Dairy Goat Advice & A Few Things Learned
As you may have read, we’ve had some trouble getting much milk from our new dairy goat. Instead of getting the 3/4 gallon the previous owners said we could expect, we’ve been getting something closer to 3/4 quart!
Being very new to milking, I wondered if I was doing something wrong. Was I pinching her too hard? Did she just not like me? Was she holding back ’cause everything is still new to her here? Was she sick?
Not sure what the problem was, I called the lady we bought the goats from for advice. She was really sweet and patient as she listened to me explain what’s going on, and thankfully was more than happy to offer some good suggestions.
I shared with her that “Blondie” was getting onto the stand fine, but half way through the milking she had started kicking and dancing around, making it very difficult for me to finish milking (which is important to do to avoid an infection). The lady asked me how long it was taking for me to milk her. “Oh, about 10 minutes,” I answered. “Ahh, that’s probably it,” she said. It usually takes her only 5 minutes per goat to milk. She figured that Blondie was most likely done being milked halfway through, and was losing her patience.
That made a lot of sense. I had been taking my time washing her teats, massaging her udders, and milking one side at a time.
The sweet lady also made a few other suggestions:
- Don’t wear rings when I milk.
- Make sure my finger nails aren’t too long.
- Give her an unlimited supply of fresh hay throughout the day.
- Offer her some alfalfa cubes, “She’ll be your best friend.”
That night I went to milk with a new found confidence.
I washed her up quickly. And instead of sitting on a stool beside the milking stand I sat on the milking stand with my left shoulder up against her, as was suggested by one of my readers here. This was actually more comfortable for me, as I wasn’t trying to lean across the stand to milk her.
This time I tried milking her with two hands. I’d gotten the flow of it after a week of milking, so doing both sides at once was really no trouble. I filled the bowl quickly, and was done before Blondie had finished eating her grains.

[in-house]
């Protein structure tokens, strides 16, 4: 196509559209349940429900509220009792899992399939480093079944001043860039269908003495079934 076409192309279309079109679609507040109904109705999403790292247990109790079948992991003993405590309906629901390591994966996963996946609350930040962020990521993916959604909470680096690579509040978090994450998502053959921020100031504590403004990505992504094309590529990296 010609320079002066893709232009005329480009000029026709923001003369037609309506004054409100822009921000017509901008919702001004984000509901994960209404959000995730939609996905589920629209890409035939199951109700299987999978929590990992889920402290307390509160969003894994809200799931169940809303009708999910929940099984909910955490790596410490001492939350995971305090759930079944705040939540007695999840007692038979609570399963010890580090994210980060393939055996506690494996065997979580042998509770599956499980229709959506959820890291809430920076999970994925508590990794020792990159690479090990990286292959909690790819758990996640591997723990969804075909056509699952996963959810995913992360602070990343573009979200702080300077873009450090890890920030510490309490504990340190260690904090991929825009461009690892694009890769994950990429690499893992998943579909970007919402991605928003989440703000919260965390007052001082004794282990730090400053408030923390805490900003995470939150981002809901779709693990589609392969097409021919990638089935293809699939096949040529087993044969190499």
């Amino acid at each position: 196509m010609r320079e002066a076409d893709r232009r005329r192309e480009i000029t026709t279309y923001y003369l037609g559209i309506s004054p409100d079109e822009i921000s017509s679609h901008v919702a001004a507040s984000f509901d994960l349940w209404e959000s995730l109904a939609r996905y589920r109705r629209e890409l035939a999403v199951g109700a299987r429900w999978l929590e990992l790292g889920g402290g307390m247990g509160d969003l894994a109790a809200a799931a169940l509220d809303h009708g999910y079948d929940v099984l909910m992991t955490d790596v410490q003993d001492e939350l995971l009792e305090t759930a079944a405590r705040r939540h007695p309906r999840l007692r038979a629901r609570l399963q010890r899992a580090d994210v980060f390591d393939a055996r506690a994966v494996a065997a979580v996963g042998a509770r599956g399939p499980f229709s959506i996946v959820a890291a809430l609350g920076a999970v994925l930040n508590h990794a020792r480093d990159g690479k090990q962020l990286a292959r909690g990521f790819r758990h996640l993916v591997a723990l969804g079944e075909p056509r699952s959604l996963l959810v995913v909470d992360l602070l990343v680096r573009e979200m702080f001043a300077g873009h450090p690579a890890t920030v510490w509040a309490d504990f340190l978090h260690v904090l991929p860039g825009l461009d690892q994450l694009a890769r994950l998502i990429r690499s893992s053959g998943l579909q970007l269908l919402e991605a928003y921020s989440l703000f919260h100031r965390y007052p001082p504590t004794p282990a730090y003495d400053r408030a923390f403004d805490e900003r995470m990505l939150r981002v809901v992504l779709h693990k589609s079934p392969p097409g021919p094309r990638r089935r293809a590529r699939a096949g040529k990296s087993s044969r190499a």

And guess what. No kicking! Yay!!
So, I think we’ve figured out the problem. We were also just able to find a local source of good hay for the goats yesterday, and are now supplying them with unlimited hay. Hopefully we’ll see an increase in her milk production.
I also learned something else about dairy goats while doing some reading online. After you’ve de-wormed a dairy goat you will have to wait about 2 weeks before drinking that milk, as some of the medicine will come through. I didn’t realize this, though it totally makes sense.
When we first got the goats the owners wormed them that night. We didn’t know anything about “milk withdrawal”, so we had been drinking that milk for the whole first week before I read about the safety issues. I quickly looked up the withdrawal period for the wormer that these people used, and everyone was saying that there was no withholding time recommended, and that it was safe. But then I read that the FDA has no recommended withdrawal time simply because this particular med hasn’t been tested.
So… I tell you this so that you know. Because I didn’t even think twice about it.
We haven’t been drinking the milk this whole past week, just to be on the safe side. I am, however, freezing it to make soap with. After this weekend it will be two weeks that we’ve had the goats, so we’ll be good to go then.
This morning I gave Jada her first lesson in Goat Milking 101! She was SO excited to be learning. And she did really good! At first she was hesitant, saying the teat was squishy and felt weird (which made me laugh), but then she got brave enough to try it. She’s so funny. I plan on bringing her with me at every milking and letting her get more practice. She was really proud of herself, and felt honored to have the privilege of the responsibility.
So, things are coming along here! Can’t wait to get even more milk to experiment with!